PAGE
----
Willing Sacrifice: Chapter 31






Ignoring the scorching heat, Owen pointed to the pile of burning timbers that had been Jacob’s cabin. Despite the water poured onto it, the fire had caught again, this time with an unnatural fury. Owen watched as the flames pranced around, shot into the air, and concentrated themselves in just one area, the area near the old cupboard.

Within seconds a breeze blew through, and then the wind picked up. It whirled and twirled and the cupboard itself was engulfed in red-hot flames that shot twenty feet into the air. The fire was now so hot, so out of control, the men had to move back. All the men could do was stare as the cupboard was consumed and, minutes later, turned to ash. A stronger gust of wind blew in from the north to carry the ashes away.

“Shit, never seen that happen before,” Higgins said.

Then the dance of wind and flames stopped as suddenly as it had started. The pit had been cleared.

“What the…? Man, this fire isn’t natural. That should never happen.”

Deep down close to the bulkhead, there was now a cavity, a dark hole into the earth.

“I’m going down,” announced Owen as he walked over and looked into the pit.

“Oh no, you are not. Not while I’m in charge.” Higgins was emphatic. “You saw what just happened. Fires are unpredictable.”

“Not this one. I need a ladder.”

Higgins ignored Owen and directed his men to point their hoses at the remaining flames, now subdued but moving to consume what had not already fallen to their fury.

Owen quietly backed off, retrieved a ladder from the garden shed, and lowered it. As it came to rest on the ground, the flames moved away from him leaving only wisps of smoke.

Amazed, Higgins and his men just stared mouths hanging open. Owen used their moment of distraction to maneuver his body onto the ladder.

“Get back here,” Higgins bellowed when he saw what Owen was doing, but Owen ignored him. Higgins turned and called to his men, “Get me a proper ladder. Shit!”

At that moment Kian emerged from the cellar. Face covered in soot, she pulled herself onto solid ground. “Aidan’s down there.” She ran to Owen, grabbed his arm, and pulled him toward the dark hole. “Shot. Unconscious.”

As he followed Kian down the steps into the darkness, Owen heard Higgins bark to his men, “Come on, hurry up. Get me that ladder.”

When his eyes adjusted to the darkness, Owen found Aidan lying on the ground in a pool of blood. “Be careful,” Kian said. “We don’t want to re-open the wound.”

Owen knew there was no way to get Aidan to safety, not without supporting him under his wounded shoulder. He ordered Kian to take the other side. Together they hauled Aidan to his feet. Aidan groaned. “I can walk,” he struggled to say as he moved one foot in front of the other. He took two steps and collapsed again, his full weight born by Kian and Owen once more.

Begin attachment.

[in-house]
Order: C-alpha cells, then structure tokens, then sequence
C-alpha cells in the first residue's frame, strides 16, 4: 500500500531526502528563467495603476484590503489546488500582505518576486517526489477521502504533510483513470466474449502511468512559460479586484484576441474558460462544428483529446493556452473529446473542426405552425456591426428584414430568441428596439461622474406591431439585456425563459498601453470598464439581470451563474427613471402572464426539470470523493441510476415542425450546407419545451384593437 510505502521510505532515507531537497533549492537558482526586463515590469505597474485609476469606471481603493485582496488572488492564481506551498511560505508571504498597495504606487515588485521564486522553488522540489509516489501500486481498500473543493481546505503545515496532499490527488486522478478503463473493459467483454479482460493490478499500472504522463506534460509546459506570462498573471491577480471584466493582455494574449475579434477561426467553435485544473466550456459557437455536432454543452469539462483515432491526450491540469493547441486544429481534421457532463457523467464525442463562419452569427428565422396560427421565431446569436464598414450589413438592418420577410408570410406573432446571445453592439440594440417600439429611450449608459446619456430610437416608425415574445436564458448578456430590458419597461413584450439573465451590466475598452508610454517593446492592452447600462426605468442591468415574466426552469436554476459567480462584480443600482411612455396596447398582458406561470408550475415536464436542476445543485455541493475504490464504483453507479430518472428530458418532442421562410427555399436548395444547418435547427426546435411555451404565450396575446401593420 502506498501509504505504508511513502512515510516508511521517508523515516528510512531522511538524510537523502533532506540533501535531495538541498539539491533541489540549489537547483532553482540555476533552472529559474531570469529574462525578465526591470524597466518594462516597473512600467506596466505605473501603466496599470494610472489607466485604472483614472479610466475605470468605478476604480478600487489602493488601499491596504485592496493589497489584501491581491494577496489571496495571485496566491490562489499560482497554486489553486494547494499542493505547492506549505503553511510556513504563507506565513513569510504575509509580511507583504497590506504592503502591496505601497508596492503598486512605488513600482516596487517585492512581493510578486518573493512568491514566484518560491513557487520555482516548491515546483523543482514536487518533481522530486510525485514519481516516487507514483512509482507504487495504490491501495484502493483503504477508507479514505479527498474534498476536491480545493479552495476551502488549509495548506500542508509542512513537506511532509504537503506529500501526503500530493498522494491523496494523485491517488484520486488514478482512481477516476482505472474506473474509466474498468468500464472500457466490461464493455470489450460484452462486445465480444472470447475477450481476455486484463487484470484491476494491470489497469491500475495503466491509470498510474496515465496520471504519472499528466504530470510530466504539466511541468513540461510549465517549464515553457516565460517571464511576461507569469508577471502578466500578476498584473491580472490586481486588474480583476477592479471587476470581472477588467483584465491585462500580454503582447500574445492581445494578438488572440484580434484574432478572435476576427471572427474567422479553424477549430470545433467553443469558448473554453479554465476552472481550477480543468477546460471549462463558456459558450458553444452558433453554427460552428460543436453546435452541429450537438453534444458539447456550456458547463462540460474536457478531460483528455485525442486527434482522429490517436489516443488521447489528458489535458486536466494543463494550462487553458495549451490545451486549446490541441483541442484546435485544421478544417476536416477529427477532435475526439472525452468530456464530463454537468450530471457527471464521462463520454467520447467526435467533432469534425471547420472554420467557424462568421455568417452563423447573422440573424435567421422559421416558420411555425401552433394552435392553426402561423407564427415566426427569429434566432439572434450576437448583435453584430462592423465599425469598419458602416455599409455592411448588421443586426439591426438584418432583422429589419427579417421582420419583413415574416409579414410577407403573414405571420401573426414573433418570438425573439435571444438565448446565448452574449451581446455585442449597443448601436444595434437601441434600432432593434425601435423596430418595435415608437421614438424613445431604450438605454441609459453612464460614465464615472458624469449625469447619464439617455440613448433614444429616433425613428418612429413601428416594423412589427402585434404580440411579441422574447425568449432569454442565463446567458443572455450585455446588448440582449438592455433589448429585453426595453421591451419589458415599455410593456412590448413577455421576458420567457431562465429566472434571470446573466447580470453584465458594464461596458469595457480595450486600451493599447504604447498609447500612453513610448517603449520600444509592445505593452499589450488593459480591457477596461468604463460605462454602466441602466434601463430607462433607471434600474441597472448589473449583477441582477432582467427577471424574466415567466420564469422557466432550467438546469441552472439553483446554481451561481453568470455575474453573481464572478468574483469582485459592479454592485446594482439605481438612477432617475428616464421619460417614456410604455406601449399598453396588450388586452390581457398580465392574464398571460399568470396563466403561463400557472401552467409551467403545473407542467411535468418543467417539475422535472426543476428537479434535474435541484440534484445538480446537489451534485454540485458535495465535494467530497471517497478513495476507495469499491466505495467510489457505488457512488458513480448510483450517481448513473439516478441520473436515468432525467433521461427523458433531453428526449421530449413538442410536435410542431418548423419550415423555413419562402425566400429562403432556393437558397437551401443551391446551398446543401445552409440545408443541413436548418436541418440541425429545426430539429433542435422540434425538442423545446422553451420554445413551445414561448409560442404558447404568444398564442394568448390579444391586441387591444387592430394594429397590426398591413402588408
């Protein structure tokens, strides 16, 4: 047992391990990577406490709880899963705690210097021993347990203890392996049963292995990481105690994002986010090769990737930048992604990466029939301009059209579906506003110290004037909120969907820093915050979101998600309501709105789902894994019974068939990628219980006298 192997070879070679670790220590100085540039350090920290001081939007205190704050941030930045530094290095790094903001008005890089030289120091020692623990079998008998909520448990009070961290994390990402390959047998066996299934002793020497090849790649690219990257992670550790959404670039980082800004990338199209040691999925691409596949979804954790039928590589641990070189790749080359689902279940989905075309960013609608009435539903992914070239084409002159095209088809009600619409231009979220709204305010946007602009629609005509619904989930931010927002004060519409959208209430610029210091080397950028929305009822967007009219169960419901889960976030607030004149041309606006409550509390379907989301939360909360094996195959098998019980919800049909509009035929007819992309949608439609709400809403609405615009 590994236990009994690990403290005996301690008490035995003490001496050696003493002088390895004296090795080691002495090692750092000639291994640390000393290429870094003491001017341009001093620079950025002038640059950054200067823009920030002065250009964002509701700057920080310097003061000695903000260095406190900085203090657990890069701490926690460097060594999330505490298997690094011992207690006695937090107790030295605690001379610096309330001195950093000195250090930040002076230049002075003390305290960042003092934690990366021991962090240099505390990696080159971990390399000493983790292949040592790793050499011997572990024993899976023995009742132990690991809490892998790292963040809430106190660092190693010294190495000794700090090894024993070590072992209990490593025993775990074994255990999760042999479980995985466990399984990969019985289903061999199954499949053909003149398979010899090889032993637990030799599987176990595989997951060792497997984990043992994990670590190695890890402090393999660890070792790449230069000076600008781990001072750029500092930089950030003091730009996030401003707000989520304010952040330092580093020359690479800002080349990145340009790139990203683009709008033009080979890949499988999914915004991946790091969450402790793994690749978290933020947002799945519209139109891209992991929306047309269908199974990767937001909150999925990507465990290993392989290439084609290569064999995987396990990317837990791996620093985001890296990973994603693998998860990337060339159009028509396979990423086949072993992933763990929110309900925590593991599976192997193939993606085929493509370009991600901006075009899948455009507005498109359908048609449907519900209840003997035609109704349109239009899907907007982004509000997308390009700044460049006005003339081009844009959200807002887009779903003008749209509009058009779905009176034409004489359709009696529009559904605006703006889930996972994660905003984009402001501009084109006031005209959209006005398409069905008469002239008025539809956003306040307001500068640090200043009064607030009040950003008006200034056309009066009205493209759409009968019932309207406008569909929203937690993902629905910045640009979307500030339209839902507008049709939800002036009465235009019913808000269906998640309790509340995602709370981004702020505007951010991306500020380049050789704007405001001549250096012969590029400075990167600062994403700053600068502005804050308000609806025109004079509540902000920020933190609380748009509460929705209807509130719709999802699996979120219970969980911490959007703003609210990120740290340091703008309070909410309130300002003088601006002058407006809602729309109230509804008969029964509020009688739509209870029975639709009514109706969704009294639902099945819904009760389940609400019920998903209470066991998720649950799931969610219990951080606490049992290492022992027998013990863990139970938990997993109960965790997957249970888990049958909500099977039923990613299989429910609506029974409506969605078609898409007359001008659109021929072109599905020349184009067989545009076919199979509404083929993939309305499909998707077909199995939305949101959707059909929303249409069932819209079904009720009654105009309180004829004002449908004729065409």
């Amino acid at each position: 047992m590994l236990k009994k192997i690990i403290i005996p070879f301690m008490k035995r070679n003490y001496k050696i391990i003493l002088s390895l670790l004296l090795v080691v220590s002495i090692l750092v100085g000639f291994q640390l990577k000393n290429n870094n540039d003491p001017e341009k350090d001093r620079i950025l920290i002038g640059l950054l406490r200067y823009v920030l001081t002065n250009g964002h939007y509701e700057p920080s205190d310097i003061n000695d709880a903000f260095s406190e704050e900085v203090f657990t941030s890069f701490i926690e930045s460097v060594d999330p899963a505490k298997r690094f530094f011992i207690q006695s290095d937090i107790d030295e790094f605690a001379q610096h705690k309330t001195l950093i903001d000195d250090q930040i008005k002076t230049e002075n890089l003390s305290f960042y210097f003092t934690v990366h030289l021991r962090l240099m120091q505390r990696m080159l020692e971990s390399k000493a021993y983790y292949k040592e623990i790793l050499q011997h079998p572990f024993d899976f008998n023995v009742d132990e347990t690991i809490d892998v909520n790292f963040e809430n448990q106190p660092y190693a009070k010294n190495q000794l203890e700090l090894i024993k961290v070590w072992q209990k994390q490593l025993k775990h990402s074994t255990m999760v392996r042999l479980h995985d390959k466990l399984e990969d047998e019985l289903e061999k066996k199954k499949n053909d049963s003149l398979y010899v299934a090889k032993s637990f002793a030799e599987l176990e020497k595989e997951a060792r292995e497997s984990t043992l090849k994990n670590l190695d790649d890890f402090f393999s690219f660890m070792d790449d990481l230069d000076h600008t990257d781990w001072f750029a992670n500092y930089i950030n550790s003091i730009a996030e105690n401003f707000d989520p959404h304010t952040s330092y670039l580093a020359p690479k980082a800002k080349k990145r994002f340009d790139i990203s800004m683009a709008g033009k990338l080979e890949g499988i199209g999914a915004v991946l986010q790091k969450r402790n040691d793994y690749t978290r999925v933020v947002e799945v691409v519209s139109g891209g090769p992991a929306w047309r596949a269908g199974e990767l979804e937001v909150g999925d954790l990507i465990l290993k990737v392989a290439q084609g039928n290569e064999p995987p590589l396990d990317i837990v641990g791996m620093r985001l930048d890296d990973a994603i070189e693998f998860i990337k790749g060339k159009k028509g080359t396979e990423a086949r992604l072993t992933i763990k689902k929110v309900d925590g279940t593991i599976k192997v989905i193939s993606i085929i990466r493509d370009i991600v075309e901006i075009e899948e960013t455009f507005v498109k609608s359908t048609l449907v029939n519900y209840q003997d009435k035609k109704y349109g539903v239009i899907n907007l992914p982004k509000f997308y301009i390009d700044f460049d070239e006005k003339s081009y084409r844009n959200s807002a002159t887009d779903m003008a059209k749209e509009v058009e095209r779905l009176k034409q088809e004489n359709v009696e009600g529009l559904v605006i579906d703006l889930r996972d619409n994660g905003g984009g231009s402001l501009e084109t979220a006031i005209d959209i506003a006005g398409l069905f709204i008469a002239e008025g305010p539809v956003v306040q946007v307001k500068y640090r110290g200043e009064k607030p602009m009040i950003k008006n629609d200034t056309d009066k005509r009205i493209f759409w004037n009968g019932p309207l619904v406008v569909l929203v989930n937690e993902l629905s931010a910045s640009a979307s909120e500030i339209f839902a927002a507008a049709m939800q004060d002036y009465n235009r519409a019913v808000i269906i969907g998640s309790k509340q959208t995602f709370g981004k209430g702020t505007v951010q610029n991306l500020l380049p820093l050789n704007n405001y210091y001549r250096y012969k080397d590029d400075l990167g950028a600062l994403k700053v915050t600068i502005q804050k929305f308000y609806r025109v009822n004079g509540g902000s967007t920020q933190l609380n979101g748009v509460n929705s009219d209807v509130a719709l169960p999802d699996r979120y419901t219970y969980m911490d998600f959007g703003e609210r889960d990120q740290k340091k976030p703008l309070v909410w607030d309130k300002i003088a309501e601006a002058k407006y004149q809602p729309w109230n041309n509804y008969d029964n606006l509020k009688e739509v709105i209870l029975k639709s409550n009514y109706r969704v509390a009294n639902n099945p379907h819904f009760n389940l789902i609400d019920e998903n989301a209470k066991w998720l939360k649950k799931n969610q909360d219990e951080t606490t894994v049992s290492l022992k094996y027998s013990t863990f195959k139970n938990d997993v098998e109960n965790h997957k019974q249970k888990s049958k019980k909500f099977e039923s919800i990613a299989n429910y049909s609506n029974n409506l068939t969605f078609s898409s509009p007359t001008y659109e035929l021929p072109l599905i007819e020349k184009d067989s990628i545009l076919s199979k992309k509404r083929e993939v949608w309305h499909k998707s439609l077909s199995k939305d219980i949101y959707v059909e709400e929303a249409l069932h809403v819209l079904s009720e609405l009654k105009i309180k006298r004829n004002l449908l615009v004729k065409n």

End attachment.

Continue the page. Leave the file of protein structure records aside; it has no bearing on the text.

As they reached the bottom step, Owen saw Higgins and one of his men half way down, coming to them. The two men grabbed Aidan and hauled him up. Then Higgins hoisted Aidan on his shoulders and climbed the ladder out of the pit. He lowered Aidan down to the stretcher next to the two waiting ambulance attendants. Aidan was unconscious now, pale and his breath came in short gasps. The wound was bleeding again.

“Not good,” Owen heard one of the paramedics say before the two lifted the stretcher into the ambulance and slammed the doors.

Just then the final section of wall collapsed, filling the pit with flaming debris once more.

“I told you it wasn’t safe,” Higgins shouted at Owen as the firemen backed away again.

Kian whispered, “Bless you Paralda and all the Kings,” before she fell weeping into Owen’s arms.


Photo Attribution:

By South Yorkshire Fire & Rescue (Flickr: Portable cabin fire, ASDA Handsworth) [CC BY-SA 2.0 (http://creativecommons.org/licenses/by-sa/2.0)%5D, via Wikimedia Commons


Willing Sacrifice: Chapter 30






With the back of her hand, Cat wiped at the blood running down her cheek, blood that had mixed with her sweat. The sun beat down into the stone circle, and Cat squinted into it. There were no shadows here, no cooling shade. Only the unrelenting sun, humid and almost suffocating now. Light, unrelenting light thrown on the darkness of an old feud.

The demon rushed at Cat for the third time, but Cat stood her ground. “Stop this,” she pleaded, “I am not afraid of your pet. It was our forefathers, yours and mine, who first vanquished that thing and trapped it far under ground. We both know it from the stories of old. It will not scare me. Leave this between us.”